What should startup founders keep in mind when hiring employees in Germany? Should startups use fixed-term contracts to hire their first employees? What is the best way to bring students onto the team? What can companies do to protect themselves from problems that commonly come with having their top talent leave to work for a competitor? Here are ten employment-related recommendations for startup founders to consider:
1. Seek professional guidance
Employment issues can occur very early in a company’s life cycle, even at the very beginning when the founders are just getting things going. Therefore, it is wise to consult lawyers familiar with employment issues in Germany, early and often.
2. Fixed-term contracts are not the best option for startups
While fixed-term contracts have the advantage of not needing to be terminated on their expiration date if the employee does not work out, they do not bind the employees to the company in the long term. Fixed-term contracts unnecessarily discourage potential workers with good qualifications because they do not offer long-term job security and usually limit an employee’s opportunities for growth within the company. To get and secure qualified employees, founders should consider always hiring employees using indefinite employment agreements, even at the earliest stages of the company.
3. Students with working student contracts are better than students with mini-jobs
Hiring students is a common way to supplement a workforce at a fair price. Students are best hired on a working student contract, which exempts companies from having to pay nursing, health and unemployment insurance contributions. With a mini-job employment contract, this exemption is not available.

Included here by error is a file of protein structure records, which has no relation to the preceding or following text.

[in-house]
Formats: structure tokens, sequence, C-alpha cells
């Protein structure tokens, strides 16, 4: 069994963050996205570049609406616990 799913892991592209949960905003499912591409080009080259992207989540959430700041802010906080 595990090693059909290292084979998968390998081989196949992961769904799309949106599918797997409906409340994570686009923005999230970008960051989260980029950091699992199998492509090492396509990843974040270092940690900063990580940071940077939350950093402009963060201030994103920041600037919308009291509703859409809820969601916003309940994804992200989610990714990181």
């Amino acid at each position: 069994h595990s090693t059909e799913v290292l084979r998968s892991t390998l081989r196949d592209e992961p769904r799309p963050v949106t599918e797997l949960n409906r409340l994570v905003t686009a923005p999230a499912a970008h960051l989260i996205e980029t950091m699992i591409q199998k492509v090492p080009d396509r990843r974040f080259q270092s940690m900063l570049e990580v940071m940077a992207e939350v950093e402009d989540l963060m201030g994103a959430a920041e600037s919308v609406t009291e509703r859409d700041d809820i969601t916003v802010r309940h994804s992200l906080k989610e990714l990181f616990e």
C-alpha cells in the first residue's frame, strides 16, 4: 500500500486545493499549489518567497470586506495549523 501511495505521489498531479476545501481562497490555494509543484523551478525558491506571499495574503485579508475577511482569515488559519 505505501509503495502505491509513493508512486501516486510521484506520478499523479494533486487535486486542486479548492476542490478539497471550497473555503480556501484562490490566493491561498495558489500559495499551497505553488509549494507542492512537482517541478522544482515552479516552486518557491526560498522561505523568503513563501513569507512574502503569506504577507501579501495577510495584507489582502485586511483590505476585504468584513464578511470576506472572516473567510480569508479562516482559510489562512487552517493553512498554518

4. Avoid terminating without notice during the probationary period
Many people think that the probationary period makes things swift and simple when it comes to terminations. But be careful about written employment contracts signed by employees: if the contract does not state otherwise, then startups must observe a termination notice period of at least two weeks − even during the probationary period.
5. Not every employment agreement can be terminated by the same rules
As soon as an employment contract is signed, it is legally valid. Following the signing of the employment agreement, statutory/contractual notice periods have to be observed. So take a close look at how termination notice requirements are formulated in the employment agreement and what obligations may arise from collective agreements.
6. Protection against termination takes effect starting from the 11th employee hired
The following applies to the establishment of a new company: Germany’s law on protection against termination applies in full starting with the eleventh employee hired onwards and individually after the completion of six months of service with the company. Accordingly, from the eleventh permanent employee hired onwards, employers can no longer dismiss someone just because, for example, “it just didn't work out properly." Be prepared to justify the termination before the court by providing legally acceptable reasons, including:
- Termination for operational reasons (redundancy/financial reasons)
- Termination due to conduct reasons (performance)